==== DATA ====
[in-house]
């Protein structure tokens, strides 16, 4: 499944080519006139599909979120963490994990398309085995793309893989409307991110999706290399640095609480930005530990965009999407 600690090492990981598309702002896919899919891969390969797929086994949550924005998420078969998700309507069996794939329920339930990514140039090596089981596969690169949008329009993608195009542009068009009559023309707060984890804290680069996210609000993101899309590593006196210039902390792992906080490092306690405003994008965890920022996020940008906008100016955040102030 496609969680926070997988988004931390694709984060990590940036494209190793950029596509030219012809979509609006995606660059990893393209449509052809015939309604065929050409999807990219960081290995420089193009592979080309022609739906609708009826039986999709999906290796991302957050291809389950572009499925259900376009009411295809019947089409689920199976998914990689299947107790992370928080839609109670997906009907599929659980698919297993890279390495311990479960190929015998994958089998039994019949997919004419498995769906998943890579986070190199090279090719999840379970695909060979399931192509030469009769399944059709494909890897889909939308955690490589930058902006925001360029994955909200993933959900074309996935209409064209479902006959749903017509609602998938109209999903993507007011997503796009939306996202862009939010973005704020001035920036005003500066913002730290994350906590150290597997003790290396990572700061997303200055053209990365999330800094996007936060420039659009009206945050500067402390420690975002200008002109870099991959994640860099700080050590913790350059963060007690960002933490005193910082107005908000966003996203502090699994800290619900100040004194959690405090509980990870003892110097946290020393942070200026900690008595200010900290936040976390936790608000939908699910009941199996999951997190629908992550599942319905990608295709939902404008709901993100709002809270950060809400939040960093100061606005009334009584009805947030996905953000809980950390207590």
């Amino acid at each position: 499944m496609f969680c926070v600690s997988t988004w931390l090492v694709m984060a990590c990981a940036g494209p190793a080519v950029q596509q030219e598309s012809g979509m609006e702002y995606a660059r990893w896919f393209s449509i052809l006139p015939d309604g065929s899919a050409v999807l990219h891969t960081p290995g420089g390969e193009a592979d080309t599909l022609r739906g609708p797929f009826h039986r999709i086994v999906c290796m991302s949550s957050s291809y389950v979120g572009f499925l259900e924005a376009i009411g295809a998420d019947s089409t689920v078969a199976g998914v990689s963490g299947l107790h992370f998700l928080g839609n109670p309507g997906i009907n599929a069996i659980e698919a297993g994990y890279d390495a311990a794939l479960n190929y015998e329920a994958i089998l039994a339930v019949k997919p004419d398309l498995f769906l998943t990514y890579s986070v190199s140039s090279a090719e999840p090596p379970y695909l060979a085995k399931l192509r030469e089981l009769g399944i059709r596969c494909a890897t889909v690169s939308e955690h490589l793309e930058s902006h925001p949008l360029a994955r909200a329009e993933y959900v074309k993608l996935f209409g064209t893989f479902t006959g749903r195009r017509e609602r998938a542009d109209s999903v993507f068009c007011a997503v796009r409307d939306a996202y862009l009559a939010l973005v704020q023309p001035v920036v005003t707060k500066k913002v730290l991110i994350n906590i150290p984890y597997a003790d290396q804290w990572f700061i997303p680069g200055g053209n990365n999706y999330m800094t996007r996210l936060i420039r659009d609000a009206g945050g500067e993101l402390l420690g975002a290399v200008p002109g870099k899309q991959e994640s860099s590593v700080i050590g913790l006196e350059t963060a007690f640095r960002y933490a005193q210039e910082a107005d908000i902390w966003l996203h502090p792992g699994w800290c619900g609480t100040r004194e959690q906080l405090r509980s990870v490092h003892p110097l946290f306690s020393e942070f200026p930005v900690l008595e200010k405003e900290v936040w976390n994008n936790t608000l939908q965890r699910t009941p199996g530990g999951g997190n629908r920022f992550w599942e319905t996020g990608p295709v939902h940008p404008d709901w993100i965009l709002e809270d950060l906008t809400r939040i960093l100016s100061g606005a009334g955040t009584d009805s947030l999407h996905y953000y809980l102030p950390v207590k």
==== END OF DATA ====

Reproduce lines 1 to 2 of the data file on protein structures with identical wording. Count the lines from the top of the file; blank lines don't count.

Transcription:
[in-house]
């Protein structure tokens, strides 16, 4: 499944080519006139599909979120963490994990398309085995793309893989409307991110999706290399640095609480930005530990965009999407 600690090492990981598309702002896919899919891969390969797929086994949550924005998420078969998700309507069996794939329920339930990514140039090596089981596969690169949008329009993608195009542009068009009559023309707060984890804290680069996210609000993101899309590593006196210039902390792992906080490092306690405003994008965890920022996020940008906008100016955040102030 496609969680926070997988988004931390694709984060990590940036494209190793950029596509030219012809979509609006995606660059990893393209449509052809015939309604065929050409999807990219960081290995420089193009592979080309022609739906609708009826039986999709999906290796991302957050291809389950572009499925259900376009009411295809019947089409689920199976998914990689299947107790992370928080839609109670997906009907599929659980698919297993890279390495311990479960190929015998994958089998039994019949997919004419498995769906998943890579986070190199090279090719999840379970695909060979399931192509030469009769399944059709494909890897889909939308955690490589930058902006925001360029994955909200993933959900074309996935209409064209479902006959749903017509609602998938109209999903993507007011997503796009939306996202862009939010973005704020001035920036005003500066913002730290994350906590150290597997003790290396990572700061997303200055053209990365999330800094996007936060420039659009009206945050500067402390420690975002200008002109870099991959994640860099700080050590913790350059963060007690960002933490005193910082107005908000966003996203502090699994800290619900100040004194959690405090509980990870003892110097946290020393942070200026900690008595200010900290936040976390936790608000939908699910009941199996999951997190629908992550599942319905990608295709939902404008709901993100709002809270950060809400939040960093100061606005009334009584009805947030996905953000809980950390207590």